And herein lies the problem of what it means to be white; having the privilege of being blind to color which includes being blind to a system that disadvantages color. The experiences people of color are having are not the same as the ones I am having.

Side by side experiences of growing up, going to school, getting to college, securing a well-paying job, buying a home in a “good” neighborhood, and raising kids safely are different. If I am a white person walking through life color blind, it means I am also blind to things that are structurally, or systemically, racist in our system.

Because structural racism was created and maintained throughout most of our history in the US, people of color have not had the generational history of educational advantages, career opportunities, housing prospects, and wealth transfer that I have. In the world of the persons of color, what happened back “then” is affecting what is happening right “now”, and not in a good way. Being white means this is not my experience. This is an important point.

Many white people will say, “Every person of color has equal opportunity now. It doesn’t matter what happened 50 years, 100 years, or 200 years or more ago”. In the transparency of our white privilege we fail to recognize what persons of color have to work with “now”, especially compared to white America. And what they have to work with now is a direct result of what they were not allowed to have “then”.

What is happening “now” to me as a white man has been aided and advanced by what my parents and grandparents were able to do, become, and acquire that the black man, and other people of color, were denied during that same time.This is what it means to be white today.

What does it mean to be white? What does it mean to be African-American, or Asian, or Hispanic, or Native American? Is it the same or is it different?

I believe before you or I can say, with any credibility, we do not have white privilege, each of us has a responsibility to find out if in fact there are differences. As I study U.S. history, listen to the experiences of people of color, and read and watch current events, I believe the white experience in America is very different from the person of color’s experience.

It is like traveling cross-country in a car. Whites have a car with a reserve gas tank, equipped with GPS, and four-wheel drive. It is followed by a support truck to help with any mechanical breakdowns, quickly and efficiently, that may happen while driving.

People of color have a car too, but its gas tank is much smaller with no reserve. It comes with a paper map that sometimes leaves off the interstate routes. It has only rear wheel drive, and has no support truck following it.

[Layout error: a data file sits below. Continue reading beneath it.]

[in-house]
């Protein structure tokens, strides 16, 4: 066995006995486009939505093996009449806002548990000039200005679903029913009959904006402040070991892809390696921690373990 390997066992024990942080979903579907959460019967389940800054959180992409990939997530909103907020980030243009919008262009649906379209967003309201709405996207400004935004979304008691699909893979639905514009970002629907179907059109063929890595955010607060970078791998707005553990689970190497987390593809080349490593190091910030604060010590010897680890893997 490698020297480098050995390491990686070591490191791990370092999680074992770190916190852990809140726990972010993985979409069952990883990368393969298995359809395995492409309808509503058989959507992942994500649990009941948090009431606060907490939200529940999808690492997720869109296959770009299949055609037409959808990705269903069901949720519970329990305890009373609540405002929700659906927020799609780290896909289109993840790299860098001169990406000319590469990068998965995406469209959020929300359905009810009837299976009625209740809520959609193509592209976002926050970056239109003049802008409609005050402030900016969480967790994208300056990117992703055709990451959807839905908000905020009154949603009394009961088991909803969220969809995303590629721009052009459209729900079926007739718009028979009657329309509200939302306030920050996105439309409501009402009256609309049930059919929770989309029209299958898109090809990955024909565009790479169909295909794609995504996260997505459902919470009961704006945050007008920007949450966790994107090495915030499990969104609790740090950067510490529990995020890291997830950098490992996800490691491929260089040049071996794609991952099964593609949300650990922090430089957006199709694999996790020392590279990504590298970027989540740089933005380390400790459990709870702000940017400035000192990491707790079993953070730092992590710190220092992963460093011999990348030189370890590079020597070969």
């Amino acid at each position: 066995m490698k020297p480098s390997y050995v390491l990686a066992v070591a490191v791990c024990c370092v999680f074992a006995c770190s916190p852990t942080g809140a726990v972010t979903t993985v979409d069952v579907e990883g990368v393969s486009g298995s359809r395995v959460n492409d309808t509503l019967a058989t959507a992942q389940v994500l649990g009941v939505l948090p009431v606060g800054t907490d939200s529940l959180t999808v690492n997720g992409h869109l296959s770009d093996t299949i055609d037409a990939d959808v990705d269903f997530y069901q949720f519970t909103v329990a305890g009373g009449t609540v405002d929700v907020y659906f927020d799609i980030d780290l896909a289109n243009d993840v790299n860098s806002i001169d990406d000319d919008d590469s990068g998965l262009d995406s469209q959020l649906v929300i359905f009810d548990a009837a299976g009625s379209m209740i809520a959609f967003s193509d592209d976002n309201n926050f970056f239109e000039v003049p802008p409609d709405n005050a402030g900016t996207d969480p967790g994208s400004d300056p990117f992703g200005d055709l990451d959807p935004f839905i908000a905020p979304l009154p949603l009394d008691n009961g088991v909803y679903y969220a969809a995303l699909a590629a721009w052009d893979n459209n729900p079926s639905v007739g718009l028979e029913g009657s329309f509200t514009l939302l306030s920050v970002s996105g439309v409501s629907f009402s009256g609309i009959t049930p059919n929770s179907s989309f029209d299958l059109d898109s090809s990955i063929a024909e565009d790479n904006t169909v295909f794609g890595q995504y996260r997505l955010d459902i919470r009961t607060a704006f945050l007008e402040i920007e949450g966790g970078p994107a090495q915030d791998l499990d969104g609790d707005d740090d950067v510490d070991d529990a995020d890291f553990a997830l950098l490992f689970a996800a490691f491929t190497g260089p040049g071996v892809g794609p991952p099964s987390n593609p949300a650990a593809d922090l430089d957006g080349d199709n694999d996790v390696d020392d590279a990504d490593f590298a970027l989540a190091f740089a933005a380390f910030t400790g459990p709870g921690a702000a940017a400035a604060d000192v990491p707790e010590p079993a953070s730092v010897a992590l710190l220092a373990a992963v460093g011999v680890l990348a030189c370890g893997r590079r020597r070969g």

Then in the severe weather of January, we leave Los Angeles and say, “See you in New York”. We can’t understand why the person of color has so much trouble traveling that distance and “making it”.

The stories I hear from people of color about what it means to be African-American, or Hispanic, or Asian, or Native American are not like my story. There are significant differences. Two things needed to happen for me to hear and see these differences.

First, I had to be conscious of what it means to be white in this country. I had to understand how, and in the manner which, I am able to do all the things available to me. This becomes my story of what it means to be white.

Second, I had to believe the story of what it means to be a person of color when it is shared by him or her. Just as my experience is true for me, so is a person of color’s story true for him or her. It’s not my place to make judgments about someone else’s experience. If I don’t listen I can’t hear.

When I do these two things I have an opportunity to hear the differences that exist…today. And it is in those differences where I can recognize structural and systemic racism. When I can see and recognize systemic racism, then I can understand how I am part of white privilege.

Not having to worry about my place, my opportunities, or my story…I am and it is. My white privilege.

Now I’m asking you, what does it mean to be white?

Todd is a Men’s Life Coach, an entrepreneur, a licensed healthcare professional, a husband, a father, and a world traveler. His mission is to co-create a strong and compassionate world by facilitating transformation through understanding, trust, and empowerment.He received his education from Newfield, a certified coach training school, and is a member of the International Coach Federation. Learn more at Empowered Men Coaching